Treatment is usually surgical removal of the lump(s) and castration of the dog to prevent further tumor development. Estrogenic and anti-androgen medication is also widely used for treatment but efficacy is not well documented. 

Surgical removal of the tumor and neutering is recommended for unspayed bitches. 

Castration is ineffective as treatment for the rare malignant tumors (carcinomas). In highly malignant cases, radiotherapy has been recommended as a palliative. 

Can this tumor disappear without treatment?

Tumors very rarely disappears without treatment. Very occasionally, spontaneous loss of blood supply to the cancer can make it die but the dead tissue will still need surgical removal. The body’s immune system is not effective in causing this type of tumor to regress. Castration or spaying can cause benign tumors to regress.

How can I nurse my pet?

Preventing your pet from rubbing, scratching, licking or biting the tumor will reduce itching, inflammation, ulceration, infection and bleeding. Any ulcerated area needs to be kept clean. 

After surgery, the operation site similarly needs to be kept clean and your pet should not be allowed to interfere with the site. Any loss of sutures or significant swelling or bleeding should be reported to your veterinarian. You may be asked to check that your pet can pass feces.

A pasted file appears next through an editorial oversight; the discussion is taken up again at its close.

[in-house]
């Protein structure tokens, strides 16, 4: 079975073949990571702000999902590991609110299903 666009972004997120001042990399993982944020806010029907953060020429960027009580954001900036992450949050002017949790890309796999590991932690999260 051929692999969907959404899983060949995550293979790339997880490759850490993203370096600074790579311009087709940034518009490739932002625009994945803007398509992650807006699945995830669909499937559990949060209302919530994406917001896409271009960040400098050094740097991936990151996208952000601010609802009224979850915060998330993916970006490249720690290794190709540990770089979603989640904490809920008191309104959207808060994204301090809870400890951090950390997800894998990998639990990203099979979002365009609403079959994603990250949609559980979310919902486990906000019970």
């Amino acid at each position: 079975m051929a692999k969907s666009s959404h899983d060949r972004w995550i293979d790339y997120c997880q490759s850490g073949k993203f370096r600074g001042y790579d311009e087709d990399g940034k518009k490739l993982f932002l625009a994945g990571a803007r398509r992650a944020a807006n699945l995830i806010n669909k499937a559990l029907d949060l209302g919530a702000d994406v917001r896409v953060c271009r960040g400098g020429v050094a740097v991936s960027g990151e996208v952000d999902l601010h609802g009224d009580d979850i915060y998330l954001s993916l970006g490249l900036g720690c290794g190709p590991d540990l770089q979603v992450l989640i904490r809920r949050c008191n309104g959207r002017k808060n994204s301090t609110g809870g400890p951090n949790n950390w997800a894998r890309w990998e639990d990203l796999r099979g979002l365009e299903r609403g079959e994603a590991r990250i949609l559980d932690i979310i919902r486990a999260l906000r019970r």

If you require additional advice on post-surgical care, please ask.

How will I know if the tumor is permanently cured?

‘Cured’ has to be a guarded term in dealing with any tumor. 

If the lump is sent for histopathological diagnosis, the diagnosis can be confirmed, also the completeness of excision assessed and other diagnoses ruled out. 

Seventy percent of benign tumors (hyperplasias and adenomas) do not recur within a year after surgical excision. Benign forms of hepatoid gland tumors are under hormonal influence so with castration, 95% of non-ulcerated tumors will not recur. Tumors of borderline malignancy (epitheliomas) occasionally recur locally. Full surgical excision and castration is often curative. 

Malignant tumors (hepatoid gland carcinomas) can spread to other parts of the body (metastasize) but one study found that three quarters of tumors less than 2 inches in diameter and without extensive local infiltration were cured by excision. Larger or invasive tumors caused more problems but only 14% had clinical evidence of metastasis. Progression was slow (months to years). 

A few male castrated dogs will still develop this tumor. The adrenal cortex may produce increased sex hormones or the glands may be more sensitive to hormone as tumors have increased estrogen receptors compared to normal gland. It is difficult to prevent recurrent tumors in these dogs and in spayed bitches. 

Your veterinarian may consider investigation of adrenal function in castrated dogs showing other clinical signs consistent with adrenal malfunction. This may include poor liver function. 

Are there any risks to my family or other pets?

No, this is not an infectious tumor and it is not transmitted from pet to pet or from pets to people.


    This client information sheet is based on material written by Joan Rest, BVSc, PhD, MRCPath , MRCVS.

 © Copyright 2004 Lifelearn Inc. Used with permission under license. December 13, 2011.